Category Archives: The Evening Pause

New York Mets – September 24, 1969

An evening pause: This pause was first posted by me back in 2011. As tonight is the fiftieth anniversary of that grand moment, I post it again, if only to remind the jaded and pessimistic youth of today that miracles really can happen. As I wrote then,

In 1969 the lowly New York Mets, doormats in the National League from the moment the team was created in 1962, came out of nowhere to win the pennant and the World Championship of baseball. … I and my friend Lloyd attended the game in which the Mets clinched first place in the National League Eastern Division. Below is video showing highlights of the game plus the final out, with the crowd pouring onto the field. Though you can’t see me, I am in that crowd, jumping for joy at this most unlikely sports miracle. There was no rioting, only happy fans chanting “We’re number one!” in exuberant disbelief.

And I still have that small piece of turf from Shea Stadium, collected on that night, proof that the unexpected and improbable is always possible.

The unlikeliness of the Mets championship in 1969 cannot be overstated. Before 1969, the team had never finished higher than next to last, each season losing more games than they won. Then, in 1969 they posted a 100-62 record, while coming from far back to overtake the favored Chicago Cubs for the pennant. Moreover, during that 1969 season all kinds of unusual things kept happening. To give just one example, they won a double header by scores of 1-0, with the pitcher in both games driving in the winning run.

As their first manager and Hall-of-Famer Casey Stengel would say, “You could look it up!”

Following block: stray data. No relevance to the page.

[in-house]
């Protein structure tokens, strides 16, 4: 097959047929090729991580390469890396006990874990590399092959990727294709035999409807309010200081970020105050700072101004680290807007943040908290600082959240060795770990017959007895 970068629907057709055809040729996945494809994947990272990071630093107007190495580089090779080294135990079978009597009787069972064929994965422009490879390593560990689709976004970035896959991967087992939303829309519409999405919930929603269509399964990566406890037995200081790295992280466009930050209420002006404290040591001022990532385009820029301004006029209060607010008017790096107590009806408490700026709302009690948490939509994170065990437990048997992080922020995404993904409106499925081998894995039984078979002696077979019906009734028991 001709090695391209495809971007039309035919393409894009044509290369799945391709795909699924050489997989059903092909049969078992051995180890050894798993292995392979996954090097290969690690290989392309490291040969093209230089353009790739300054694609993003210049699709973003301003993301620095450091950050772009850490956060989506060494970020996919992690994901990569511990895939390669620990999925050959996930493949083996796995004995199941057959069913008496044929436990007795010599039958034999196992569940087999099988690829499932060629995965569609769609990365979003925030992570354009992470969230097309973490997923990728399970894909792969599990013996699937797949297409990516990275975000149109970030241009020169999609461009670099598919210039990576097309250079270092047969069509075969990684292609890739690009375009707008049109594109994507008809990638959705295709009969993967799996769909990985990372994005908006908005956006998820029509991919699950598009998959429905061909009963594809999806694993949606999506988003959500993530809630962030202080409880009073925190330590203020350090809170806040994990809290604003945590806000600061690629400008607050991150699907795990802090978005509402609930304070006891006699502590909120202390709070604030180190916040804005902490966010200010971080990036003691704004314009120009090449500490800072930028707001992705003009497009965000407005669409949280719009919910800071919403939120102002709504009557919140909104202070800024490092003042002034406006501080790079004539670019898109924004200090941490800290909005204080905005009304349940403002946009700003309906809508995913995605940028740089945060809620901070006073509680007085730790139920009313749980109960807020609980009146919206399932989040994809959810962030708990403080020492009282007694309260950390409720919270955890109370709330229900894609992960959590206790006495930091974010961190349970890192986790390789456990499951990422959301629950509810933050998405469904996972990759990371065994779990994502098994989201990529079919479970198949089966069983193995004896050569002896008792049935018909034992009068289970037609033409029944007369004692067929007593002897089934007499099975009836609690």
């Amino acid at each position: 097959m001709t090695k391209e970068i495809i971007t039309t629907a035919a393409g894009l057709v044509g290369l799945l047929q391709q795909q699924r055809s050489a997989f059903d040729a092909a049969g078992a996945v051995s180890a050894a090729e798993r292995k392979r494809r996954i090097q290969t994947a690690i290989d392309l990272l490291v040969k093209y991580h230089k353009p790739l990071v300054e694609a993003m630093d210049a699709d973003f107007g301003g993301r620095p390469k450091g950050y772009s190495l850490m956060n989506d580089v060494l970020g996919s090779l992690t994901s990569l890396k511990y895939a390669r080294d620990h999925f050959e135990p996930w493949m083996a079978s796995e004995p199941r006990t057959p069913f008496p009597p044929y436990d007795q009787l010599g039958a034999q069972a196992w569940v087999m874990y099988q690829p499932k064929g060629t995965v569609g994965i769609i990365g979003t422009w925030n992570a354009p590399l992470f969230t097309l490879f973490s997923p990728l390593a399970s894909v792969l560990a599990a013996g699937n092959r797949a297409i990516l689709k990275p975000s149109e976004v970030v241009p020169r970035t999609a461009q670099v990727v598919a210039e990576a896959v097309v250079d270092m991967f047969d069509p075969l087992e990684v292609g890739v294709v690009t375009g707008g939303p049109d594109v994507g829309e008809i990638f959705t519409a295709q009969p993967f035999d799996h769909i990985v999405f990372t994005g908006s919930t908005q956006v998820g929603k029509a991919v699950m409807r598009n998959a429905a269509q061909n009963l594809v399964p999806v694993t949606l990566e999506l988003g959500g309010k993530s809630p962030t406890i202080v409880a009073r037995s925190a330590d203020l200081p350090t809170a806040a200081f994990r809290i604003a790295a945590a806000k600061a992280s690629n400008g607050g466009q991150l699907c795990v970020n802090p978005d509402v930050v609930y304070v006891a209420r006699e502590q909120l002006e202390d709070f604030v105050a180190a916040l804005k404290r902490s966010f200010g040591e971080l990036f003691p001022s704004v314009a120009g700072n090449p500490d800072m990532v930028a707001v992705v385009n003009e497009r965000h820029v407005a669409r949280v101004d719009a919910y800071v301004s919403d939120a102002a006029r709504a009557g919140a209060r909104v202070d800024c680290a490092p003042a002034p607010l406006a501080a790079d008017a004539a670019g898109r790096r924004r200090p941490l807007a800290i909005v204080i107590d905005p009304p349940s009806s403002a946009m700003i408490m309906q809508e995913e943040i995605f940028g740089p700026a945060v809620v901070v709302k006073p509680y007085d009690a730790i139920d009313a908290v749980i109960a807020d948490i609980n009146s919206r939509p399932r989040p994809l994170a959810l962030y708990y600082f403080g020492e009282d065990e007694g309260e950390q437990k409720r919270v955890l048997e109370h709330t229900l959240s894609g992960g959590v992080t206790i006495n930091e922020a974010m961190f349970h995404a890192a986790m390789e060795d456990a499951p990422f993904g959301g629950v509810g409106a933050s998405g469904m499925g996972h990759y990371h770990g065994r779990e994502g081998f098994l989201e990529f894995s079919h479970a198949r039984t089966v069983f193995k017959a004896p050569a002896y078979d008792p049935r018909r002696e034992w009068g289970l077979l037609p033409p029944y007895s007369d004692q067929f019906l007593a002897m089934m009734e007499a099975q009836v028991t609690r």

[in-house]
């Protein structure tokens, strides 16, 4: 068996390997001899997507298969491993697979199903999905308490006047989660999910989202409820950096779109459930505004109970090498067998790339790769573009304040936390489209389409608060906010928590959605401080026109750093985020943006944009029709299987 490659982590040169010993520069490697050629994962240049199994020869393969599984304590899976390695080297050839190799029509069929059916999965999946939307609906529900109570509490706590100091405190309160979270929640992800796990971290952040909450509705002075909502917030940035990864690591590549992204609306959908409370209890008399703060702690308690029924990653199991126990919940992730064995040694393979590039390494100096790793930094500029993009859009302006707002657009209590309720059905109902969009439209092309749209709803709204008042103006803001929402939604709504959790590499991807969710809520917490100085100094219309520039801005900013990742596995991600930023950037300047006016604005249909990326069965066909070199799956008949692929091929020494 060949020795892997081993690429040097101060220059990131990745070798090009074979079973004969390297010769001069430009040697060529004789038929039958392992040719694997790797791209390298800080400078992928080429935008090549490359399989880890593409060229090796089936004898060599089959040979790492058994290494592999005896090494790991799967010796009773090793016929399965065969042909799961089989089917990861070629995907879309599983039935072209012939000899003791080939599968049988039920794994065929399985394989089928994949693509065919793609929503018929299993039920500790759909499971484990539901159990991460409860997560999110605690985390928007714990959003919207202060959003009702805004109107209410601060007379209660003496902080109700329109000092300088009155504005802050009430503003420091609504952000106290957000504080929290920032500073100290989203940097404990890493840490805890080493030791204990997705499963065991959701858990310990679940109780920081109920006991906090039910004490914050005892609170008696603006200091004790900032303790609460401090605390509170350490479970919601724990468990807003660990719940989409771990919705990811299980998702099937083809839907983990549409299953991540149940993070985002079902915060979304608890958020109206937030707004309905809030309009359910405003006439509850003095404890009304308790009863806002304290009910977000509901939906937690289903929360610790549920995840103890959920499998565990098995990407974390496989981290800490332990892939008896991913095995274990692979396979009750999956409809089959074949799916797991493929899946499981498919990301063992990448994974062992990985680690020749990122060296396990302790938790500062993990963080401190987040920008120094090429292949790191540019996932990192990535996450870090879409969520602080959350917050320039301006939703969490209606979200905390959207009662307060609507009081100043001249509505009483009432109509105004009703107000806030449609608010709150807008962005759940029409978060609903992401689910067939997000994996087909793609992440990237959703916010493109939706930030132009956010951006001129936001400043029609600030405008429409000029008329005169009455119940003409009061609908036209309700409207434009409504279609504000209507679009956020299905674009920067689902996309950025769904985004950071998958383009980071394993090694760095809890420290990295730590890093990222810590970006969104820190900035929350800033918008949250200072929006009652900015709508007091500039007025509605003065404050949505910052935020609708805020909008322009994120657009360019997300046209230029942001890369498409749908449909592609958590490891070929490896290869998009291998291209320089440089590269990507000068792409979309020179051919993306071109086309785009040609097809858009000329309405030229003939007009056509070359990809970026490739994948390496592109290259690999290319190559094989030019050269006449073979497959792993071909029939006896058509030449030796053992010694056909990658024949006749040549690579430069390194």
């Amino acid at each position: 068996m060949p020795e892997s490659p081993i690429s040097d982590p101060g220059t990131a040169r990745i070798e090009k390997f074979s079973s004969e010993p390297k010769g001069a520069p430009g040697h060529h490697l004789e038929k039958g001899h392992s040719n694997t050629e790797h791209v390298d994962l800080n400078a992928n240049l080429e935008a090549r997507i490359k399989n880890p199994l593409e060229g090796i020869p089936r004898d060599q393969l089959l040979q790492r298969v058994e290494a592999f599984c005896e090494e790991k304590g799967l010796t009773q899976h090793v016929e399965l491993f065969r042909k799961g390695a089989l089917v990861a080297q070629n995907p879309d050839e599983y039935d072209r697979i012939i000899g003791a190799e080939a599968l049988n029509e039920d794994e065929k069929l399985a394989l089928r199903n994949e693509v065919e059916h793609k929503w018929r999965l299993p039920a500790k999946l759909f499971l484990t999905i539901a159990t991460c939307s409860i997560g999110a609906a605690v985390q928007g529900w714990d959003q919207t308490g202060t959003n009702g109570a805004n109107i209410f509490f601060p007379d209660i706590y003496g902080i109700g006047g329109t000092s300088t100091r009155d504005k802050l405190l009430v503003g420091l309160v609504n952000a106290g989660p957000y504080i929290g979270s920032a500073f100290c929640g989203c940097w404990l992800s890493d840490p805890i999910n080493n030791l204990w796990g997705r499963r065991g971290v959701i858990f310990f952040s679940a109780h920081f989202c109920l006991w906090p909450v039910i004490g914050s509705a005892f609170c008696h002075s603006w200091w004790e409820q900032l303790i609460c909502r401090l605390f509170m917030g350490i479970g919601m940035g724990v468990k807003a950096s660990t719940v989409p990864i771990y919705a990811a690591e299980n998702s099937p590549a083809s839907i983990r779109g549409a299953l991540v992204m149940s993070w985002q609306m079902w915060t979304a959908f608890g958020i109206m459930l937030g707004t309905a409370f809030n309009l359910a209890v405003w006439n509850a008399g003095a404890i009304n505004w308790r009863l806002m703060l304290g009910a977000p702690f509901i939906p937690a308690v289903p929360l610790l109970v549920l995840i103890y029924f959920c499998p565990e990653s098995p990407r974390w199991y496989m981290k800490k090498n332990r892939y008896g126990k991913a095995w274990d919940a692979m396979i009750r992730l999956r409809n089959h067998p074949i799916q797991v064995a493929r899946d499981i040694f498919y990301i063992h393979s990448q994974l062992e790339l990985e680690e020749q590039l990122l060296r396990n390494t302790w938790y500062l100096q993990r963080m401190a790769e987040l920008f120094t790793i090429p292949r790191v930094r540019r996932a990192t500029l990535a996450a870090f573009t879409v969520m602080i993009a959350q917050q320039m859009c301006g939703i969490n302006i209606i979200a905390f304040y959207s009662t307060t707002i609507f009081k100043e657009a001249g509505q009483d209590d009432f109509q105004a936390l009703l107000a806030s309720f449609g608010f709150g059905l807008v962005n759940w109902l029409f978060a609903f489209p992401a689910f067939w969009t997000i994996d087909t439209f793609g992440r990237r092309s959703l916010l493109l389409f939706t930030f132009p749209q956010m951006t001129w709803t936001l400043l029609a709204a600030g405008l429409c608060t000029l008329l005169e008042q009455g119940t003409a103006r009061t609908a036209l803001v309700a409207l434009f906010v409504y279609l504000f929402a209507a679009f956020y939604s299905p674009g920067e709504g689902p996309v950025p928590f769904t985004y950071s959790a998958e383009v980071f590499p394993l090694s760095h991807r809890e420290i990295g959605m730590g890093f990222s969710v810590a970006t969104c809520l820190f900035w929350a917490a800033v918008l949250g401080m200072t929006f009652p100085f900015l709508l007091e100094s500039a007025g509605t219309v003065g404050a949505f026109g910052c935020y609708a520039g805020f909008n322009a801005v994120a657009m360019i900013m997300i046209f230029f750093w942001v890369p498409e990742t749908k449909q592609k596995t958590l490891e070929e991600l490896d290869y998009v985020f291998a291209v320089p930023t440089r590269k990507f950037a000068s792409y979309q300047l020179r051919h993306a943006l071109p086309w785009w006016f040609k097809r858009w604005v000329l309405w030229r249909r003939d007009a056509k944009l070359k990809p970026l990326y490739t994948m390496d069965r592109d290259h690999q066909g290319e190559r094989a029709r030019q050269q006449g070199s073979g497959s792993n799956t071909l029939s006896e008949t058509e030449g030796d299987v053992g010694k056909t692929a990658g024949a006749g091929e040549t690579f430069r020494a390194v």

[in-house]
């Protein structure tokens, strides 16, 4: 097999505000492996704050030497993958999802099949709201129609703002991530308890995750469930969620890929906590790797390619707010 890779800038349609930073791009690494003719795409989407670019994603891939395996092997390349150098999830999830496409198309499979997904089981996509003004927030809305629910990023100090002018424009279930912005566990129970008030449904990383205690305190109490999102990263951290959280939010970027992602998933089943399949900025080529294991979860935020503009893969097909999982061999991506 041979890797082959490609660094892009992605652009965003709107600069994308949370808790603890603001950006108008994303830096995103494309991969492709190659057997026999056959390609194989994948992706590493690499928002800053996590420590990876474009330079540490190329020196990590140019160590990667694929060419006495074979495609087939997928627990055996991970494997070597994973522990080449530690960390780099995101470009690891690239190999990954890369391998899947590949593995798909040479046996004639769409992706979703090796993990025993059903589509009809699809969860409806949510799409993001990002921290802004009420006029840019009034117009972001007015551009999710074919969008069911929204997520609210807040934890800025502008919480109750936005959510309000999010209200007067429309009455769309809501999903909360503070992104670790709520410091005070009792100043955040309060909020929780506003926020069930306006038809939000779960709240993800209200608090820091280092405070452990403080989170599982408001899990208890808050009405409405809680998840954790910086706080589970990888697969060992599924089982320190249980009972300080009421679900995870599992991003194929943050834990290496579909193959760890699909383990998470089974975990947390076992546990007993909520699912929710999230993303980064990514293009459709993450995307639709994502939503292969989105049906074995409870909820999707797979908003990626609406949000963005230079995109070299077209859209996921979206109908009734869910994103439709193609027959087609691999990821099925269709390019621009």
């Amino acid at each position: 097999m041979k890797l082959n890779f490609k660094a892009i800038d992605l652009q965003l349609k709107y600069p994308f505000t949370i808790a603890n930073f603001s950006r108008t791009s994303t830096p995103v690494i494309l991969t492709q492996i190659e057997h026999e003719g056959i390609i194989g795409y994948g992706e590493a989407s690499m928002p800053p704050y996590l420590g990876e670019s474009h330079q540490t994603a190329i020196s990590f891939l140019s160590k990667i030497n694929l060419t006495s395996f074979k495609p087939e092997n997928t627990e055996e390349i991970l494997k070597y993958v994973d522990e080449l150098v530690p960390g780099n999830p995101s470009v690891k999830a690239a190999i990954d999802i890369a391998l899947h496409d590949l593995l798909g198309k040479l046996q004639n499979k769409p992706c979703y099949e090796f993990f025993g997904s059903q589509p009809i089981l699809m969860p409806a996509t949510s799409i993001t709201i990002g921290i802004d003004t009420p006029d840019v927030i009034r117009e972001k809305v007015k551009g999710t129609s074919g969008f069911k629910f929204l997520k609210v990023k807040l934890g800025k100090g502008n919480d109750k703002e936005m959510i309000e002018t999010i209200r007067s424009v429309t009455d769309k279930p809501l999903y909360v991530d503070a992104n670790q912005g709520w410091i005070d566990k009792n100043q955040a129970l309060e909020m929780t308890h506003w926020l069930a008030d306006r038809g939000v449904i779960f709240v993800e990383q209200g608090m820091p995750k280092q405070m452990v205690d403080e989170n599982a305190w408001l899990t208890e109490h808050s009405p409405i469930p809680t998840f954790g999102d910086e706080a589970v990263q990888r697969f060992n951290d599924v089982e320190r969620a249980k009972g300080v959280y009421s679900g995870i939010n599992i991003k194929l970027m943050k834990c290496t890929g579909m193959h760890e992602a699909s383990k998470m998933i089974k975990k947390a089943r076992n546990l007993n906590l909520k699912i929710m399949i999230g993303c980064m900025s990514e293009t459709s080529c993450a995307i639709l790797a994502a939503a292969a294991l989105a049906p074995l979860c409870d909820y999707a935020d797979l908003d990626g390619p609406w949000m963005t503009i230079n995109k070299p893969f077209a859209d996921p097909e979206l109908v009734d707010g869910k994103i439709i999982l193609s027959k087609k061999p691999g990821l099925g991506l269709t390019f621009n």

In 1973 the Mets won the pennant again, following the motto “You gotta believe!” pushed by their relief pitcher Tug McGraw. McGraw was so right. Combine talent, dedication, hard work, and an unwavering belief that all things are possible, humans can sometimes do amazing things.

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Fred Astaire & Ginger Rogers – They Can’t Take That Away From Me

An evening pause: Another movie pause tonight, this time showing the films themselves. This clip includes two performances of this song, from two different Astaire & Rogers films. The first, from Shall We Dance? (1937), has Astaire singing the song, knowing that the Rogers character is leaving him. Of course she ends up not going.

The second clip is from The Barkleys of Broadway (1949), their last film together and done after a split of ten years. They knew then this would be their last film, and now the words have a meaning far greater than the story in the film. When they exit at the end of this song, they know it is pretty much for the last time.

Hat tip to Phil Berardelli, author of Phil’s Favorite 500: Loves of a Moviegoing Lifetime.

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